“The death struggle had become two battles, a race to extinction on two fronts, one abovedeck, one below. Jones’s sharpshooters had cleared the British tops and now they were sweeping the decks of Serapis with musketry and shot from the blunderbusses and swivel guns. Captain Pearson, though stoic, was finally forced to move out of this dangerous hailstorm and take refuge beneath the quarterdeck. He still controlled the battle belowdecks, however. The Serapis’s 12- and 18- pounders continued to blast away. The cannonballs went in one side of the Bonnhomme Richard and out the other, creating ever larger holes at and below the waterline. The gun deck of the American ship was a wasteland, strewn with bodies and shattered cannon. One by one, the last of Jones’s 12-pounders were silenced. By 9 P.M. or so, the American captain was left with only three 9-pounders on the quarterdeck. When one of them was smashed, its gun captain badly wounded, Jones himself helped haul a 9-pounder across the deck from the other side and aim at the Serapis. Jones’s target was the three-foot-wide mainmast of the Serapis, painted yellow and easy to pick out in the swirling smoke. The smoke was getting thicker. Both ships were on fire. The stabs of flames from the cannons had ignited scraps of wood and canvas hanging down from the cut-up rigging and mast of the Serapis. Burning cartridge wads from the British guns were smoldering in the shattered timbers of the Bonhomme Richard. On a wooden ship laced with highly flammable tar and resin, fire was dreaded more than enemy cannonballs. Flames were creeping up the sails and the rigging; down below, hot coals were erupting in little blazes that threatened to create a conflagration that would reach the powder magazine. For a brief time the shooting and cannonading died down; as if by mutual agreement, the men left their guns to fight the fire, cutting away burning cordage and dousing flames with buckets of water hauled from the sea. Jones had a moment to catch a breather. He sat on a hen coop on the quarterdeck and looked out into the darkness, wondering what had happened to his disloyal squadron. He was glad to see that not all of his captains were timid. He could pick out the Pallas about a mile off in the night. She was bashing the outgunned Countess of Scarborough. Captain Cottineau was too cautious for Jones’s taste, but at least he had not shied from taking on the smaller British sloop. The Countess of Scarborough was beaten and would soon strike. Somewhere out there, Jones guessed, the Vengeance was biding its time, waiting to see if the British escorts would be defeated by braver men, thus leaving the merchantmen easy pray for scavengers. But where was the Alliance and its erratic Captain Landeau? Jones found out soon enough. At about 9:15 P.M., a broadside of grapeshot ripped through the bow of the Serapis and the stern of the Bonhomme Richard, wounding and killing men on both ships. It was the Alliance, apparently firing wildly into the inferno. Aboard the Bonhomme Richard, men cried out, yelling, “For God’s sake! Wrong ship! Stop firing!” But the Alliance, sailing along serenely only a musket shot away, rounded the Bonhomme Richard‘s bow and loosed another broadside of grapeshot. Among the mortally wounded on the Bonhomme Richard‘s forecastle was a young midshipman, Jonas Coram. “Alliance has wounded me,” he said with his dying breathe. Then, just as he had suddenly appeared, Landais vanished again into the blackness. Jones was “astonished.” He ordered his men to hang lanterns fifteen feet hight in the shrouds of each mast and the commodore’s private signal, two lanterns at the peak of the mizzenmast, so there would be no mistake if the Alliance deigned to rejoin the fray.”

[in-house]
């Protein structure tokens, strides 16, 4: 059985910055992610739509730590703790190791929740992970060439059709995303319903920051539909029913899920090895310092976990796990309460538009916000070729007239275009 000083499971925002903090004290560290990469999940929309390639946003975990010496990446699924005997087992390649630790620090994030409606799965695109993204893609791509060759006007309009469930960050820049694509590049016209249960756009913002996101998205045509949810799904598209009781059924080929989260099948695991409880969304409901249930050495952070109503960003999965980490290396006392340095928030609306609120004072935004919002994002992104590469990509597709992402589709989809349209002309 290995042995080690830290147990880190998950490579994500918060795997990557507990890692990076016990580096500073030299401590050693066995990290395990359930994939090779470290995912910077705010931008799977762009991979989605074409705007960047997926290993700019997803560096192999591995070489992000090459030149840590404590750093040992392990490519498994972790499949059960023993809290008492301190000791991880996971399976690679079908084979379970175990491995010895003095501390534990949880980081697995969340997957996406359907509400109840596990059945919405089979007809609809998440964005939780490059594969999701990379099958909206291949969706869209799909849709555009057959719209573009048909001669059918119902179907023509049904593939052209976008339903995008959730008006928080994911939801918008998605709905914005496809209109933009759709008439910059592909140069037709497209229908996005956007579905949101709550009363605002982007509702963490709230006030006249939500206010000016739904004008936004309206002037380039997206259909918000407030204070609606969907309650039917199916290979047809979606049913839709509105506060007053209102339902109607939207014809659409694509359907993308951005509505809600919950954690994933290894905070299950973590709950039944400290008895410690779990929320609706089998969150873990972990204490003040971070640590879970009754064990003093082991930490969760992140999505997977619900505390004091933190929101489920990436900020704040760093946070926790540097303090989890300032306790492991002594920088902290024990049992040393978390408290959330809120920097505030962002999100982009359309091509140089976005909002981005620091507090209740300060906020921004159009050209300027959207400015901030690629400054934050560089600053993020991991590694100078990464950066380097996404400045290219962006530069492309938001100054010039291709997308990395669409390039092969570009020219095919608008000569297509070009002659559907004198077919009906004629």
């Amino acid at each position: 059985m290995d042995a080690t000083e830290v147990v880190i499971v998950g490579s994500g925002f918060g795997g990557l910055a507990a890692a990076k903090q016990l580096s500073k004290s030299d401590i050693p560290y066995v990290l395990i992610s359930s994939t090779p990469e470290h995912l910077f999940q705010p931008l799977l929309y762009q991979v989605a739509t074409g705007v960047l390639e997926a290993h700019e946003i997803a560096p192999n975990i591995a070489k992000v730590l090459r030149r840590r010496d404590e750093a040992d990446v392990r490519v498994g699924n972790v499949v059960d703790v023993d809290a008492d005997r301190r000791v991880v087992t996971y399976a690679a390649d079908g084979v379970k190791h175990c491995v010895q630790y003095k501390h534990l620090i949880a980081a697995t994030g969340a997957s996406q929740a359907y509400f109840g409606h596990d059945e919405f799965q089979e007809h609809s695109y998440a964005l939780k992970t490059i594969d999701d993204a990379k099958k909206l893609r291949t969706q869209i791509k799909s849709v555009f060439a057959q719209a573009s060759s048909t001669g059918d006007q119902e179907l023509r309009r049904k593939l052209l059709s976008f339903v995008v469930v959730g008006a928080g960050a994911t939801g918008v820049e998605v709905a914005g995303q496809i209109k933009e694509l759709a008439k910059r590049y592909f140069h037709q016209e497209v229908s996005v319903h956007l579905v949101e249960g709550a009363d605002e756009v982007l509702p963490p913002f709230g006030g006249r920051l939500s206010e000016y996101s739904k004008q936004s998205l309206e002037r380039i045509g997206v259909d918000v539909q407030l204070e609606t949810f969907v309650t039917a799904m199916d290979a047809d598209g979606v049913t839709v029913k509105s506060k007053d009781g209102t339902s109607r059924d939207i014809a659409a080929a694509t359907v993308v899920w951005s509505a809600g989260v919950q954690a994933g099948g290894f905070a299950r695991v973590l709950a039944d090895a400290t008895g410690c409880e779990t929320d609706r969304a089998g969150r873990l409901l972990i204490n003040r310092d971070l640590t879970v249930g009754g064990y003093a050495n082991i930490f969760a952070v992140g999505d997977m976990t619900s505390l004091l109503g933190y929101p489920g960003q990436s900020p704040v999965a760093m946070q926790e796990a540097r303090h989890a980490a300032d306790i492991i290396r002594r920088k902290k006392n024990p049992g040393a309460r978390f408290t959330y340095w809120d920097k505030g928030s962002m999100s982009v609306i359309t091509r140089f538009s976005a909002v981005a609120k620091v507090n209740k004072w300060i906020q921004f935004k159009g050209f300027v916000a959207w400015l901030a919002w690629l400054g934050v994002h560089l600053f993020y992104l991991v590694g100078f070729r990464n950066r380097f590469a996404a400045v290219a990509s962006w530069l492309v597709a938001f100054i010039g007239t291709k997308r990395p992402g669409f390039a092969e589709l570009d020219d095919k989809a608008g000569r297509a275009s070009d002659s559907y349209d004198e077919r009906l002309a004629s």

Excerpted from “John Paul Jones”, author, Evan Thomas. Publisher: SIMON & SCHUSTER, Rockefeller Center, 1230 Avenue of the Americas, New York, NY. 10020.